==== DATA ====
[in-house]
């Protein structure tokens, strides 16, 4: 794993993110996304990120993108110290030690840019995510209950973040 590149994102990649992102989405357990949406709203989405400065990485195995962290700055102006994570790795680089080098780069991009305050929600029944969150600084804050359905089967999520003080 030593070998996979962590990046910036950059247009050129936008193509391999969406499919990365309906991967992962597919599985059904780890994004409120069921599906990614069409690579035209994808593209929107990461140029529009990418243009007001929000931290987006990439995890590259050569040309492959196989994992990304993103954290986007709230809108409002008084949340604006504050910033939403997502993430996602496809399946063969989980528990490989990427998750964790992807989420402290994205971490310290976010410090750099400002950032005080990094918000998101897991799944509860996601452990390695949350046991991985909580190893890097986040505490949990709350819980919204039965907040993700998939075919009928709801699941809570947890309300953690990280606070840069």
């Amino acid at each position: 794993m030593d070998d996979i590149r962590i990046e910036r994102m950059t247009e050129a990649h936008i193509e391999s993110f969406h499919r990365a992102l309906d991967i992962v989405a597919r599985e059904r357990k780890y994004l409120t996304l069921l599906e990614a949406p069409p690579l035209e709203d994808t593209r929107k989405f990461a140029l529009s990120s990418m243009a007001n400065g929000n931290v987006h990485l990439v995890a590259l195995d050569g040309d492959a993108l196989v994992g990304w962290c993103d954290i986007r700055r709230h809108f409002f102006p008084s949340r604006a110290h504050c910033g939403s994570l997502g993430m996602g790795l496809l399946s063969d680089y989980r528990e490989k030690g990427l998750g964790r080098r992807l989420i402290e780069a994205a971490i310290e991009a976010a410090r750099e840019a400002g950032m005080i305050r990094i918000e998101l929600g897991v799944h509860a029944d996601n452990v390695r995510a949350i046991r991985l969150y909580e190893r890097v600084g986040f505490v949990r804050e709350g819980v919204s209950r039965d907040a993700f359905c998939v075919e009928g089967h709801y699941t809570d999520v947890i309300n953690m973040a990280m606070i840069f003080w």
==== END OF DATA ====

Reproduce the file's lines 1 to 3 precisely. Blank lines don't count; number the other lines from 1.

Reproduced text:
[in-house]
């Protein structure tokens, strides 16, 4: 794993993110996304990120993108110290030690840019995510209950973040 590149994102990649992102989405357990949406709203989405400065990485195995962290700055102006994570790795680089080098780069991009305050929600029944969150600084804050359905089967999520003080 030593070998996979962590990046910036950059247009050129936008193509391999969406499919990365309906991967992962597919599985059904780890994004409120069921599906990614069409690579035209994808593209929107990461140029529009990418243009007001929000931290987006990439995890590259050569040309492959196989994992990304993103954290986007709230809108409002008084949340604006504050910033939403997502993430996602496809399946063969989980528990490989990427998750964790992807989420402290994205971490310290976010410090750099400002950032005080990094918000998101897991799944509860996601452990390695949350046991991985909580190893890097986040505490949990709350819980919204039965907040993700998939075919009928709801699941809570947890309300953690990280606070840069």
């Amino acid at each position: 794993m030593d070998d996979i590149r962590i990046e910036r994102m950059t247009e050129a990649h936008i193509e391999s993110f969406h499919r990365a992102l309906d991967i992962v989405a597919r599985e059904r357990k780890y994004l409120t996304l069921l599906e990614a949406p069409p690579l035209e709203d994808t593209r929107k989405f990461a140029l529009s990120s990418m243009a007001n400065g929000n931290v987006h990485l990439v995890a590259l195995d050569g040309d492959a993108l196989v994992g990304w962290c993103d954290i986007r700055r709230h809108f409002f102006p008084s949340r604006a110290h504050c910033g939403s994570l997502g993430m996602g790795l496809l399946s063969d680089y989980r528990e490989k030690g990427l998750g964790r080098r992807l989420i402290e780069a994205a971490i310290e991009a976010a410090r750099e840019a400002g950032m005080i305050r990094i918000e998101l929600g897991v799944h509860a029944d996601n452990v390695r995510a949350i046991r991985l969150y909580e190893r890097v600084g986040f505490v949990r804050e709350g819980v919204s209950r039965d907040a993700f359905c998939v075919e009928g089967h709801y699941t809570d999520v947890i309300n953690m973040a990280m606070i840069f003080w």